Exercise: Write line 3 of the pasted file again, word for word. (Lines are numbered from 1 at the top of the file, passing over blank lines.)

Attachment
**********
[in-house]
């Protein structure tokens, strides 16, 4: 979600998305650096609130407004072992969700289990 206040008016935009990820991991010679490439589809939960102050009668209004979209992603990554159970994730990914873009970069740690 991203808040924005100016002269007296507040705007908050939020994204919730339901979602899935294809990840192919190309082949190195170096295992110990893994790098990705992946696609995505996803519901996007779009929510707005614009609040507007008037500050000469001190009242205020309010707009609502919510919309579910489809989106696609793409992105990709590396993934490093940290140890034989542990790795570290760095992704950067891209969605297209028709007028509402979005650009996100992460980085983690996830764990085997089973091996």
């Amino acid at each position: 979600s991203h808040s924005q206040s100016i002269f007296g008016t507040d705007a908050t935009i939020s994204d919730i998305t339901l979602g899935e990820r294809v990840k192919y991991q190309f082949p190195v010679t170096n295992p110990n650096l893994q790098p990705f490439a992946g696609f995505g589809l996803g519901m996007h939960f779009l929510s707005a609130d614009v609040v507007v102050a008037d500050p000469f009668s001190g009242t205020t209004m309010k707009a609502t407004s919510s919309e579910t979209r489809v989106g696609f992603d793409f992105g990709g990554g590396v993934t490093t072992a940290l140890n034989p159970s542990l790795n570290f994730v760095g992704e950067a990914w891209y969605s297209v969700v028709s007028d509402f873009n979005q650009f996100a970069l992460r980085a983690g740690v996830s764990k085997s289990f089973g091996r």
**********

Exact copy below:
């Amino acid at each position: 979600s991203h808040s924005q206040s100016i002269f007296g008016t507040d705007a908050t935009i939020s994204d919730i998305t339901l979602g899935e990820r294809v990840k192919y991991q190309f082949p190195v010679t170096n295992p110990n650096l893994q790098p990705f490439a992946g696609f995505g589809l996803g519901m996007h939960f779009l929510s707005a609130d614009v609040v507007v102050a008037d500050p000469f009668s001190g009242t205020t209004m309010k707009a609502t407004s919510s919309e579910t979209r489809v989106g696609f992603d793409f992105g990709g990554g590396v993934t490093t072992a940290l140890n034989p159970s542990l790795n570290f994730v760095g992704e950067a990914w891209y969605s297209v969700v028709s007028d509402f873009n979005q650009f996100a970069l992460r980085a983690g740690v996830s764990k085997s289990f089973g091996r």